This unflinching view of the state of the left in the US reminds us things we know very well. Democrats, led by the Clintons and Obama, are not left, not progressive, not even liberal. They are neoliberal. Reed concludes:
Finally, admitting our absolute impotence can be politically liberating; acknowledging that as a left we have no influence on who gets nominated or elected, or what they do in office, should reduce the frenzied self-delusion that rivets attention to the quadrennial, biennial, and now seemingly permanent horse races. It is long past time for us to begin again to approach leftist critique and strategy by determining what our social and governmental priorities should be and focusing our attention on building the kind of popular movement capable of realizing that vision. Obama and his top aides punctuated that fact by making brutally apparent during the 2008 campaign that no criticism from the left would have a place in this regime of Hope and Change. The message could not be clearer.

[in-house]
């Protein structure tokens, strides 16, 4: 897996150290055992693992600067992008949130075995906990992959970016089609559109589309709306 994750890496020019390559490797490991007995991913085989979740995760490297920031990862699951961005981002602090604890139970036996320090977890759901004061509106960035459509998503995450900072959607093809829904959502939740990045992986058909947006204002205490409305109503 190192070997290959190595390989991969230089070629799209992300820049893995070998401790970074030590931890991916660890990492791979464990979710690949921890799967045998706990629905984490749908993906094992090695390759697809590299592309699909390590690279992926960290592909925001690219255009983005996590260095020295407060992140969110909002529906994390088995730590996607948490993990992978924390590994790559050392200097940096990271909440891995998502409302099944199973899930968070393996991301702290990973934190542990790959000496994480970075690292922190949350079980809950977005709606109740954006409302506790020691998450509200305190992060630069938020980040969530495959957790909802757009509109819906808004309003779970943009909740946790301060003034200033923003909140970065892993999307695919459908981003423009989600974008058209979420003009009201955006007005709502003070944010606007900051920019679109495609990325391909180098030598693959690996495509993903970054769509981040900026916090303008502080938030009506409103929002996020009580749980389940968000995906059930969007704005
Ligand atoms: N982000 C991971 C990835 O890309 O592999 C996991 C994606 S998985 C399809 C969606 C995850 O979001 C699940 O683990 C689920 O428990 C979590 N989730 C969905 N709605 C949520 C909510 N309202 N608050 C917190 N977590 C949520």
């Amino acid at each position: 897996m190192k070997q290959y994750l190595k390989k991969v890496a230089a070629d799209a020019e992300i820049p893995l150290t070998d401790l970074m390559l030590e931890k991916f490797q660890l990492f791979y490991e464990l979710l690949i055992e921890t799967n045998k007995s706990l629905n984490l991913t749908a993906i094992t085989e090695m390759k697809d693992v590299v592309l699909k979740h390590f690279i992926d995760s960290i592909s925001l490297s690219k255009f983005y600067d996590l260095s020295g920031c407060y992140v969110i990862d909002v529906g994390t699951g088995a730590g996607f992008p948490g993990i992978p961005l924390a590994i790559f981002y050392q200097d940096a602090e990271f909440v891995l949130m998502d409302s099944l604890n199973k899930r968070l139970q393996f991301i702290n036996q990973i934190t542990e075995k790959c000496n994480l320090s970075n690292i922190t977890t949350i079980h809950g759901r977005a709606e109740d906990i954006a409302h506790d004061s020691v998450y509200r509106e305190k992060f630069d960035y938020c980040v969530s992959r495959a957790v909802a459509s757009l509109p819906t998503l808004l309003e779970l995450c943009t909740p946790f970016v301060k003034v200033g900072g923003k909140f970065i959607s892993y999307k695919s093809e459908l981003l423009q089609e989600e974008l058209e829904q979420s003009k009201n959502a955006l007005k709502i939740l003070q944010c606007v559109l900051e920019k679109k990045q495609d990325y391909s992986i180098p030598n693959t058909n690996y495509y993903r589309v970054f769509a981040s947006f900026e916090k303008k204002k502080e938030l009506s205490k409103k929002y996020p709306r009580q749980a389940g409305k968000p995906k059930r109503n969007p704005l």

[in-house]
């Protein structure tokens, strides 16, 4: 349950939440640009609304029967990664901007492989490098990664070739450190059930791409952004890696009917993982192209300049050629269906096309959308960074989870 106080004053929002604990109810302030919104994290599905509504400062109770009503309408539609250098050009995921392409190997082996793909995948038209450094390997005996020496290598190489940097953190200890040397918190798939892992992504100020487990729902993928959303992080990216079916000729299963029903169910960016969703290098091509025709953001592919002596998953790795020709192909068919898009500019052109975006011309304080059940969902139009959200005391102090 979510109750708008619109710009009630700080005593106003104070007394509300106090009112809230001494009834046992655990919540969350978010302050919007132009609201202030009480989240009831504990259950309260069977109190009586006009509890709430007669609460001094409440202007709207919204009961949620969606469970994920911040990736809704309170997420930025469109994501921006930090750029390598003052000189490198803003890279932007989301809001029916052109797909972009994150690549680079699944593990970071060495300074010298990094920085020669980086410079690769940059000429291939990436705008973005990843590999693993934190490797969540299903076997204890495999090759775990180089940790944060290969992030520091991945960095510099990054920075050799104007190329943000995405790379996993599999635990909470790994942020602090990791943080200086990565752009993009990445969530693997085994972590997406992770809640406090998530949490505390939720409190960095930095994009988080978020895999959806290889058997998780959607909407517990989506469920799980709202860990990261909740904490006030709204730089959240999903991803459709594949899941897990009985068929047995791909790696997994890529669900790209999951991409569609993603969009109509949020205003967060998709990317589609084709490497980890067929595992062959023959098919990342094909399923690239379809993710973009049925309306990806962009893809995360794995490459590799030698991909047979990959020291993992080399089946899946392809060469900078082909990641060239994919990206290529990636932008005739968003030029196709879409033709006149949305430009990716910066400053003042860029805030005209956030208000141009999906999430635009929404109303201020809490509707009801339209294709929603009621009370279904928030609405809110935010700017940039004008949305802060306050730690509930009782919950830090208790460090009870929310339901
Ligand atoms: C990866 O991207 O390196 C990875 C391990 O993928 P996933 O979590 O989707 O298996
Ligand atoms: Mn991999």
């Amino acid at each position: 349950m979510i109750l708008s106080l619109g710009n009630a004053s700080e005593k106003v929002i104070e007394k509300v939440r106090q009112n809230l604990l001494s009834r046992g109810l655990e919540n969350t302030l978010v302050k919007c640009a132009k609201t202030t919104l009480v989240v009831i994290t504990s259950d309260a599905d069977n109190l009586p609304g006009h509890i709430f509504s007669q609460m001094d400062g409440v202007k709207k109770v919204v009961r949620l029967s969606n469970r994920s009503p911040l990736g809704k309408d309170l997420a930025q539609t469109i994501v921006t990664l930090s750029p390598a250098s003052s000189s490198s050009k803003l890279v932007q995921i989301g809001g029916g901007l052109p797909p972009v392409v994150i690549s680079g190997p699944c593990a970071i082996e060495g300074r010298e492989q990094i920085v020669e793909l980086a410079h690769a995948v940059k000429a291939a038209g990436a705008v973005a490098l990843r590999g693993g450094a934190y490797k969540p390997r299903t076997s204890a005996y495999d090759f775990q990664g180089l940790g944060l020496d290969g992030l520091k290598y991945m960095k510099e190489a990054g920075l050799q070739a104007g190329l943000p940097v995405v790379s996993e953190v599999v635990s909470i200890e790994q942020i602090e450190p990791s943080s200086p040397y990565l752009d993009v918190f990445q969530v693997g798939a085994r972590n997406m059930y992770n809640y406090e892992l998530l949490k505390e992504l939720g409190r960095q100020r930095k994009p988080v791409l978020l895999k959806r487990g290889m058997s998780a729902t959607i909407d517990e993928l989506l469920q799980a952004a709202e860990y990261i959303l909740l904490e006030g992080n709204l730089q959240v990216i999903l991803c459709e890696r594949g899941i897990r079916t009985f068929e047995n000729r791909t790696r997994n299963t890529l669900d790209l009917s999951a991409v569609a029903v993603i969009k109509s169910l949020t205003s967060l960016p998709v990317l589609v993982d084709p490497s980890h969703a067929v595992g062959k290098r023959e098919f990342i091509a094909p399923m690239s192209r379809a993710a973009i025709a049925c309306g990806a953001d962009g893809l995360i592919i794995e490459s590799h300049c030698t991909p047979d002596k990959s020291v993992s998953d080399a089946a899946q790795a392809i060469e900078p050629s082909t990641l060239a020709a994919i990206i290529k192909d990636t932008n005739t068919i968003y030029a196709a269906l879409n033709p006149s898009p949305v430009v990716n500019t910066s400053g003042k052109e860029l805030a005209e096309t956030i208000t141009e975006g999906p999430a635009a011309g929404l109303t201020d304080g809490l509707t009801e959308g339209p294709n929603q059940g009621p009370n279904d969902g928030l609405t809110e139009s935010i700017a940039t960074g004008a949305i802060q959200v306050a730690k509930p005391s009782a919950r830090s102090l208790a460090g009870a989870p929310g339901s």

Harper’s Magazine March 2014
For nearly all the twentieth century there was a dynamic left in the United States grounded in the belief that unrestrained capitalism generated unacceptable social costs. That left crested in influence between 1935 and 1945, when it anchored a coalition centered in the labor movement, most significantly within the Congress of Industrial Organizations (CIO). It was a prominent voice in the Democratic Party of the era, and at the federal level its high point may have come in 1944, when FDR propounded what he called “a second Bill of Rights.” Among these rights, Roosevelt proclaimed, were the right to a “useful and remunerative job,” “adequate medical care,” and “adequate protection from the economic fears of old age, sickness, accident, and unemployment.”